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Bridging the Yield Gap : Diagnosing poor performing patches from paddock to farm scale

Yvette Oliver, Michael Robertson and Roger Lawes

CSIRO Ecosystems Science and Sustainable Agriculture Flagship, Private Bag 5 PO, Wembley WA 6913.


We have developed a method that combines yield maps from multiple seasons, farmer-derived soil maps, routine near-surface soil tests, and daily rainfall records to generate paddock or whole-farm maps of farm yield, potential yield, the yield gap and an estimate of the feasible interventions to close that gap. Our aim was to develop an approach that could be used by farmers and their advisors using readily available data. This method has potential applicability to a large number of grain growers.

On a case study farm in Bodallin, the low rainfall zone of WA, the average farm yield ranged from 0.47-1.97 t/ha over the 2004-2009 seasons. The yield gap ranged from 0.6 t/ha in the dry year of 2007 to 1.5 t/ha in the high yielding year of 2005. Relative yield potential (RYP) calculated as the actual yield divided by the yield potential (estimated by an adaption of the French and Schultz (1984) method using the closest rainfall station) was used to determine areas of below-average performance (<50% RYP), average performance (50-75% RYP), and above-average performance (>75% RYP). Over the farm, 31% was below-average performing (20-49%) in the “normal” seasons (2004, 2005, 2008, 2009) and 70% was below-average performing (63-77%) in dry seasons of 2006 and 2007. Across the six seasons 11-34% of the farm was performing near yield potential.

Combining the RYP, soil maps and soil analysis, the below-average performing areas were associated with the gravel, loamy earth and shallow sandy duplex loamy soils, which had intractable soil constraints. The average performing areas were often associated with the deep yellow sand/acid sand and the shallow loamy duplex soil types. Overall, 16% of the farm was poor performing due to soil acidity, 10% due to poor soil structure, 3% due to unmanageable soil characteristics such as coarse texture or shallow profile depth, 5% due to the influence of tree-lines and trees within paddocks, and 3% to other non-defined factors. The results of this analysis and maps lead to discussion with the farmer about improvement of soil maps, prioritising inputs and gaining of more information through targeted soil testing before ameliorating the constraint.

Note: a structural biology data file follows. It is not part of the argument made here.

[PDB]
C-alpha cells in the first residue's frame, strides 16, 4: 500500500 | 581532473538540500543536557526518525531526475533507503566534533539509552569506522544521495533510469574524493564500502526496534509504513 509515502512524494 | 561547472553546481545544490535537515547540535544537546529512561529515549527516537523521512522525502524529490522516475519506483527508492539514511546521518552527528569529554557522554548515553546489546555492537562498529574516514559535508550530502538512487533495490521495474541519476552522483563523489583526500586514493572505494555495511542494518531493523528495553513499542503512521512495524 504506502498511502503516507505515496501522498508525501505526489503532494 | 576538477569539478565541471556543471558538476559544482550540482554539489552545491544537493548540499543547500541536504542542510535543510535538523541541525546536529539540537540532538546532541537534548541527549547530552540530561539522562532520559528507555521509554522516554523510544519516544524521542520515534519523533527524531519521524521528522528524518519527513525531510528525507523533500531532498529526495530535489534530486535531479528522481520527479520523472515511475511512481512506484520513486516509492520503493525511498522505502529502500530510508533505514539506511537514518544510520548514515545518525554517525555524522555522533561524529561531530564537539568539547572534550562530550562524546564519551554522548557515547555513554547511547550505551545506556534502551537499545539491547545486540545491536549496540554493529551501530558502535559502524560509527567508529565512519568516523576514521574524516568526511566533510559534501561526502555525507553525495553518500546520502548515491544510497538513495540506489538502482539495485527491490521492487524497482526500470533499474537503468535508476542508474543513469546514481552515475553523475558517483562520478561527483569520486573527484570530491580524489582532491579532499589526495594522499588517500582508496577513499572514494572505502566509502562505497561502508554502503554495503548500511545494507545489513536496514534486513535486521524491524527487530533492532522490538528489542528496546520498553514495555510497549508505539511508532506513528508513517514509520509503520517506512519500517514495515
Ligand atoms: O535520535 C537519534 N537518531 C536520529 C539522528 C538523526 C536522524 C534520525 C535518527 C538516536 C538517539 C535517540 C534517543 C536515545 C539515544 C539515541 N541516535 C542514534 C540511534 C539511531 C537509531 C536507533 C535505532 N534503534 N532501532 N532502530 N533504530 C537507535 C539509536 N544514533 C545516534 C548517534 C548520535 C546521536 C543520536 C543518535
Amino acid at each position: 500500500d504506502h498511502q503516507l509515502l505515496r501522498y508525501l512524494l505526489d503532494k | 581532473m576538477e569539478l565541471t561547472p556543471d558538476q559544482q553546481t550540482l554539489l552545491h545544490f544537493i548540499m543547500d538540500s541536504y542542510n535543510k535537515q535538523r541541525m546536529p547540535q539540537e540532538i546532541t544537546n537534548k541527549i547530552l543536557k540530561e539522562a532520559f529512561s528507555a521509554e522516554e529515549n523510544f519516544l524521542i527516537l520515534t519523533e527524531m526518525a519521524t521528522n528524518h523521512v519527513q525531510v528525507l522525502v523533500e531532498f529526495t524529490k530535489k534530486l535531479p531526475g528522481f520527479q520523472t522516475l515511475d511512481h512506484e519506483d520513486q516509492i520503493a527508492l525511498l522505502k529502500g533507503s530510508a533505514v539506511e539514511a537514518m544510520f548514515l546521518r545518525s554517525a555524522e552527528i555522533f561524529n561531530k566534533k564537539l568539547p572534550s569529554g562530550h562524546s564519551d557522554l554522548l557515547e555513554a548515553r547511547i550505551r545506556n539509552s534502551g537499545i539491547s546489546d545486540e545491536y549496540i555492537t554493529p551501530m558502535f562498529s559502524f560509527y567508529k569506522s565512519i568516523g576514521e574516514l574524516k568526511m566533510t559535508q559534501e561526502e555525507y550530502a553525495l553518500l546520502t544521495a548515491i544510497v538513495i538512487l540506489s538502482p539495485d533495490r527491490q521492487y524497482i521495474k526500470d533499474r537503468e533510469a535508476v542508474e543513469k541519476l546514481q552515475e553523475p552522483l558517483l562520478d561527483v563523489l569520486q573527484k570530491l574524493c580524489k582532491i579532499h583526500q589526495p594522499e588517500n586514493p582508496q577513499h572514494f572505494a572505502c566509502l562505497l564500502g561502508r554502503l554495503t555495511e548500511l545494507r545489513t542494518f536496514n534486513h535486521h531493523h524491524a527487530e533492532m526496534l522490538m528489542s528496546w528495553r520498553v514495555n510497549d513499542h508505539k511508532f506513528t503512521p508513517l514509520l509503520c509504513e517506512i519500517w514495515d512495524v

Key Words

potential yield, yield maps, soil maps


With the imperative to identify pathways for continued improvements in crop yield there has been considerable focus in recent publications on understanding the potential yield of a crop and the gap between potential and actual yield (Lobell et al, 2009, Dang et al, 2011). In rainfed environments, the yield potential (Yp) is limited by rainfall and defined as the yield of an adapted cultivar when grown with the best management and without natural hazards such as hail, frost, lodging, nutrient, or biotic stress limitations. Actual yield (Ya) is defined as the yields farmers actually produce. For individual farmers, quantifying the yield gap at the farm or field level is often constrained by the lack of necessary data to both quantify Ya and Yp. This is even more the case on large farms, with fields that contain considerable spatial variation in Ya and presumably Yp.